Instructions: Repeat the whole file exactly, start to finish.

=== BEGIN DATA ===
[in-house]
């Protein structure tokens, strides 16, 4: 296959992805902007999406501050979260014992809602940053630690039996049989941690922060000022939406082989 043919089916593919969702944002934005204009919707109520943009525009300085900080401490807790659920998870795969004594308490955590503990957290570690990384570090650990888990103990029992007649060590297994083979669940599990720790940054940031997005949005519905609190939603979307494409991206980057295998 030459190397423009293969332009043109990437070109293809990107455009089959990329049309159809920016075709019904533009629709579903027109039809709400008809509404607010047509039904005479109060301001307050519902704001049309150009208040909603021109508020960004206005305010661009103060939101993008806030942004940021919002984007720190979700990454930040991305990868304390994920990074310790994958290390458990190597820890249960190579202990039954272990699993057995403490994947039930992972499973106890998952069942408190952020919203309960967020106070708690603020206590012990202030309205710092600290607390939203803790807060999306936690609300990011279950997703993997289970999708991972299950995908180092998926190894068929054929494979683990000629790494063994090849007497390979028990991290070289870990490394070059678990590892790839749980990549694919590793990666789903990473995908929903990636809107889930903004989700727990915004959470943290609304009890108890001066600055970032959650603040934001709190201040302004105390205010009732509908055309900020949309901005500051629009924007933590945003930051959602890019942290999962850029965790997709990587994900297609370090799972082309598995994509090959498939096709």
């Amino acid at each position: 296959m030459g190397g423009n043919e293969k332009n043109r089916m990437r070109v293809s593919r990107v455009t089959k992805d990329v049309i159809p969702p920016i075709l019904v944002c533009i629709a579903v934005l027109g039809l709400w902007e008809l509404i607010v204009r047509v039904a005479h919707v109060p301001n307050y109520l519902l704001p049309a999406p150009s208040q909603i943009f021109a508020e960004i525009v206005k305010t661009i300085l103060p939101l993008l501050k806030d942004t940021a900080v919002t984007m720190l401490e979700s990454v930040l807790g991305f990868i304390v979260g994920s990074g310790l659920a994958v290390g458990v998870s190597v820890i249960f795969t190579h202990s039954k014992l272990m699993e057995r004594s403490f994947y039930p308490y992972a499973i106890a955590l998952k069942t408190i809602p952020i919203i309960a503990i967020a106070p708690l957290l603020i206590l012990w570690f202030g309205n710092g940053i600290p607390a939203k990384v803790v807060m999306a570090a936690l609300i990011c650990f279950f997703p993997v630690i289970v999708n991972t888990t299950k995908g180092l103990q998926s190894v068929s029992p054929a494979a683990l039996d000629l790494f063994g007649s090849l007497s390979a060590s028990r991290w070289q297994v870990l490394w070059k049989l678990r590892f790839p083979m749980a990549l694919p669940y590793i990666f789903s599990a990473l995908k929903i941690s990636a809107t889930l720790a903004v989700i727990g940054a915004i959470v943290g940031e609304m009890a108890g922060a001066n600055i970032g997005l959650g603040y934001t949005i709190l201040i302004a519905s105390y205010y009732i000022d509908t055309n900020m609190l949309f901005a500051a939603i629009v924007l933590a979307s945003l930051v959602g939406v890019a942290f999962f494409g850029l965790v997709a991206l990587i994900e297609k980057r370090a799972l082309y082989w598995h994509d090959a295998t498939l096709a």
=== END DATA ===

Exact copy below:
[in-house]
């Protein structure tokens, strides 16, 4: 296959992805902007999406501050979260014992809602940053630690039996049989941690922060000022939406082989 043919089916593919969702944002934005204009919707109520943009525009300085900080401490807790659920998870795969004594308490955590503990957290570690990384570090650990888990103990029992007649060590297994083979669940599990720790940054940031997005949005519905609190939603979307494409991206980057295998 030459190397423009293969332009043109990437070109293809990107455009089959990329049309159809920016075709019904533009629709579903027109039809709400008809509404607010047509039904005479109060301001307050519902704001049309150009208040909603021109508020960004206005305010661009103060939101993008806030942004940021919002984007720190979700990454930040991305990868304390994920990074310790994958290390458990190597820890249960190579202990039954272990699993057995403490994947039930992972499973106890998952069942408190952020919203309960967020106070708690603020206590012990202030309205710092600290607390939203803790807060999306936690609300990011279950997703993997289970999708991972299950995908180092998926190894068929054929494979683990000629790494063994090849007497390979028990991290070289870990490394070059678990590892790839749980990549694919590793990666789903990473995908929903990636809107889930903004989700727990915004959470943290609304009890108890001066600055970032959650603040934001709190201040302004105390205010009732509908055309900020949309901005500051629009924007933590945003930051959602890019942290999962850029965790997709990587994900297609370090799972082309598995994509090959498939096709």
């Amino acid at each position: 296959m030459g190397g423009n043919e293969k332009n043109r089916m990437r070109v293809s593919r990107v455009t089959k992805d990329v049309i159809p969702p920016i075709l019904v944002c533009i629709a579903v934005l027109g039809l709400w902007e008809l509404i607010v204009r047509v039904a005479h919707v109060p301001n307050y109520l519902l704001p049309a999406p150009s208040q909603i943009f021109a508020e960004i525009v206005k305010t661009i300085l103060p939101l993008l501050k806030d942004t940021a900080v919002t984007m720190l401490e979700s990454v930040l807790g991305f990868i304390v979260g994920s990074g310790l659920a994958v290390g458990v998870s190597v820890i249960f795969t190579h202990s039954k014992l272990m699993e057995r004594s403490f994947y039930p308490y992972a499973i106890a955590l998952k069942t408190i809602p952020i919203i309960a503990i967020a106070p708690l957290l603020i206590l012990w570690f202030g309205n710092g940053i600290p607390a939203k990384v803790v807060m999306a570090a936690l609300i990011c650990f279950f997703p993997v630690i289970v999708n991972t888990t299950k995908g180092l103990q998926s190894v068929s029992p054929a494979a683990l039996d000629l790494f063994g007649s090849l007497s390979a060590s028990r991290w070289q297994v870990l490394w070059k049989l678990r590892f790839p083979m749980a990549l694919p669940y590793i990666f789903s599990a990473l995908k929903i941690s990636a809107t889930l720790a903004v989700i727990g940054a915004i959470v943290g940031e609304m009890a108890g922060a001066n600055i970032g997005l959650g603040y934001t949005i709190l201040i302004a519905s105390y205010y009732i000022d509908t055309n900020m609190l949309f901005a500051a939603i629009v924007l933590a979307s945003l930051v959602g939406v890019a942290f999962f494409g850029l965790v997709a991206l990587i994900e297609k980057r370090a799972l082309y082989w598995h994509d090959a295998t498939l096709a």